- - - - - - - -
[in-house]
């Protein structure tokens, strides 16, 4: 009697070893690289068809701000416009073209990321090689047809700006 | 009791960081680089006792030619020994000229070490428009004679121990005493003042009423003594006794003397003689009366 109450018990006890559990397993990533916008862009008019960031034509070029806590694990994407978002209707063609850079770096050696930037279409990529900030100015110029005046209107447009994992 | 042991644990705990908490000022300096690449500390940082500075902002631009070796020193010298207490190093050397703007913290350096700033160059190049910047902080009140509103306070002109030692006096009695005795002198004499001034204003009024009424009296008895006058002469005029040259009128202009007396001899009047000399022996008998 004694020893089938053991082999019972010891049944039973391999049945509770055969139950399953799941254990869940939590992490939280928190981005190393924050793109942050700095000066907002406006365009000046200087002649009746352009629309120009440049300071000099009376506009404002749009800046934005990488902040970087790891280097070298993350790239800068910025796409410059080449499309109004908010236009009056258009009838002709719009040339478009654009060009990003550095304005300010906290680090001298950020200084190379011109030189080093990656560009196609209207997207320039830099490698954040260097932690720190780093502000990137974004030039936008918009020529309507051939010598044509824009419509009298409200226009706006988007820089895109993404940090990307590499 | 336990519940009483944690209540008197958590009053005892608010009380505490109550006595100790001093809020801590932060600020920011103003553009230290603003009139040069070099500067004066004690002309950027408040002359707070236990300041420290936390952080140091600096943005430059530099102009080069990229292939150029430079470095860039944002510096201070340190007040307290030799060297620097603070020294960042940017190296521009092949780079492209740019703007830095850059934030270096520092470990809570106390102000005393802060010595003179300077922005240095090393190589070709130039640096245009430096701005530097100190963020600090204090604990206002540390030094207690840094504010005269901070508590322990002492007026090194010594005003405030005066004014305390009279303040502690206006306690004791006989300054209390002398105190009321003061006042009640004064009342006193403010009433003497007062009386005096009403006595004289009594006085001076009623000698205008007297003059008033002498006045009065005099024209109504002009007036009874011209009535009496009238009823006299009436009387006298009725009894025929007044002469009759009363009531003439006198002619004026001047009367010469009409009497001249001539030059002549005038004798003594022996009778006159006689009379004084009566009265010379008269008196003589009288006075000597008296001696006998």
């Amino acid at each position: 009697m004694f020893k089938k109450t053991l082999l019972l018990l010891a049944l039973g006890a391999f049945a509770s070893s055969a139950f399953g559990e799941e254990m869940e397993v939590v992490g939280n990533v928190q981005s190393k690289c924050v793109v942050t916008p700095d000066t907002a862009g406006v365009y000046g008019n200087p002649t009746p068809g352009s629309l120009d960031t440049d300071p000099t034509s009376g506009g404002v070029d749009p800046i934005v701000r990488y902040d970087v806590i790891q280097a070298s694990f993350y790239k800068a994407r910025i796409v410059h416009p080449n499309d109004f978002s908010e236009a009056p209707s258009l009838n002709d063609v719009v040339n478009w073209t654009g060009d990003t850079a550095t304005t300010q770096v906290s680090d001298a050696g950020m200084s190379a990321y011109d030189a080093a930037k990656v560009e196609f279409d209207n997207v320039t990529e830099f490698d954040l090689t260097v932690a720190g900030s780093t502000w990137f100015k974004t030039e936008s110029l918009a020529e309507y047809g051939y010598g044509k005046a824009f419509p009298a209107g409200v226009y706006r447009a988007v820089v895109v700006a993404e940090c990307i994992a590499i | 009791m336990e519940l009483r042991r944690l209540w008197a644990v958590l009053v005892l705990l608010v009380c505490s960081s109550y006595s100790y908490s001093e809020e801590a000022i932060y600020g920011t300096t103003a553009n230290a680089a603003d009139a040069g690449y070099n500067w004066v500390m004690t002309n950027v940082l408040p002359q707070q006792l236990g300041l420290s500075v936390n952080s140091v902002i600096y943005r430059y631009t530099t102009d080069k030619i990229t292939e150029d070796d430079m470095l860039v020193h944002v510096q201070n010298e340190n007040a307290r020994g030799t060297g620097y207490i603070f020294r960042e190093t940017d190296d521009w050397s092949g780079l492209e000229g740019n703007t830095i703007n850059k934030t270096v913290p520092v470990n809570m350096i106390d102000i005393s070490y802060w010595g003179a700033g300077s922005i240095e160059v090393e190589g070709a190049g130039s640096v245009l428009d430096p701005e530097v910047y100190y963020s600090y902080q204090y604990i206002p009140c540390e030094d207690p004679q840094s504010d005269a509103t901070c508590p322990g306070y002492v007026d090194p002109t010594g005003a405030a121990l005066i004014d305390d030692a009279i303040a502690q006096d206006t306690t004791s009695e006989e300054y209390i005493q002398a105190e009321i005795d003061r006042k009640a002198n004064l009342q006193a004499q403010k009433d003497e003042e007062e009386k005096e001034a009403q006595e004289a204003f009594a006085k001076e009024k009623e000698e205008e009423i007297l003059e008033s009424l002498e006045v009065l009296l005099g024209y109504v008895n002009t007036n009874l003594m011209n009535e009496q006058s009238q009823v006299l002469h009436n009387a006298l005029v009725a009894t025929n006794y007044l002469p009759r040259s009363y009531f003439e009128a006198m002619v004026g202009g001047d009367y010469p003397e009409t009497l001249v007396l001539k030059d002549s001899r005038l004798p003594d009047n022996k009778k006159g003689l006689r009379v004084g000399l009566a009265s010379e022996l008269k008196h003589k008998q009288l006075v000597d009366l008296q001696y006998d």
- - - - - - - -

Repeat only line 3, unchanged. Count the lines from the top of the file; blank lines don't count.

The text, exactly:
């Amino acid at each position: 009697m004694f020893k089938k109450t053991l082999l019972l018990l010891a049944l039973g006890a391999f049945a509770s070893s055969a139950f399953g559990e799941e254990m869940e397993v939590v992490g939280n990533v928190q981005s190393k690289c924050v793109v942050t916008p700095d000066t907002a862009g406006v365009y000046g008019n200087p002649t009746p068809g352009s629309l120009d960031t440049d300071p000099t034509s009376g506009g404002v070029d749009p800046i934005v701000r990488y902040d970087v806590i790891q280097a070298s694990f993350y790239k800068a994407r910025i796409v410059h416009p080449n499309d109004f978002s908010e236009a009056p209707s258009l009838n002709d063609v719009v040339n478009w073209t654009g060009d990003t850079a550095t304005t300010q770096v906290s680090d001298a050696g950020m200084s190379a990321y011109d030189a080093a930037k990656v560009e196609f279409d209207n997207v320039t990529e830099f490698d954040l090689t260097v932690a720190g900030s780093t502000w990137f100015k974004t030039e936008s110029l918009a020529e309507y047809g051939y010598g044509k005046a824009f419509p009298a209107g409200v226009y706006r447009a988007v820089v895109v700006a993404e940090c990307i994992a590499i | 009791m336990e519940l009483r042991r944690l209540w008197a644990v958590l009053v005892l705990l608010v009380c505490s960081s109550y006595s100790y908490s001093e809020e801590a000022i932060y600020g920011t300096t103003a553009n230290a680089a603003d009139a040069g690449y070099n500067w004066v500390m004690t002309n950027v940082l408040p002359q707070q006792l236990g300041l420290s500075v936390n952080s140091v902002i600096y943005r430059y631009t530099t102009d080069k030619i990229t292939e150029d070796d430079m470095l860039v020193h944002v510096q201070n010298e340190n007040a307290r020994g030799t060297g620097y207490i603070f020294r960042e190093t940017d190296d521009w050397s092949g780079l492209e000229g740019n703007t830095i703007n850059k934030t270096v913290p520092v470990n809570m350096i106390d102000i005393s070490y802060w010595g003179a700033g300077s922005i240095e160059v090393e190589g070709a190049g130039s640096v245009l428009d430096p701005e530097v910047y100190y963020s600090y902080q204090y604990i206002p009140c540390e030094d207690p004679q840094s504010d005269a509103t901070c508590p322990g306070y002492v007026d090194p002109t010594g005003a405030a121990l005066i004014d305390d030692a009279i303040a502690q006096d206006t306690t004791s009695e006989e300054y209390i005493q002398a105190e009321i005795d003061r006042k009640a002198n004064l009342q006193a004499q403010k009433d003497e003042e007062e009386k005096e001034a009403q006595e004289a204003f009594a006085k001076e009024k009623e000698e205008e009423i007297l003059e008033s009424l002498e006045v009065l009296l005099g024209y109504v008895n002009t007036n009874l003594m011209n009535e009496q006058s009238q009823v006299l002469h009436n009387a006298l005029v009725a009894t025929n006794y007044l002469p009759r040259s009363y009531f003439e009128a006198m002619v004026g202009g001047d009367y010469p003397e009409t009497l001249v007396l001539k030059d002549s001899r005038l004798p003594d009047n022996k009778k006159g003689l006689r009379v004084g000399l009566a009265s010379e022996l008269k008196h003589k008998q009288l006075v000597d009366l008296q001696y006998d």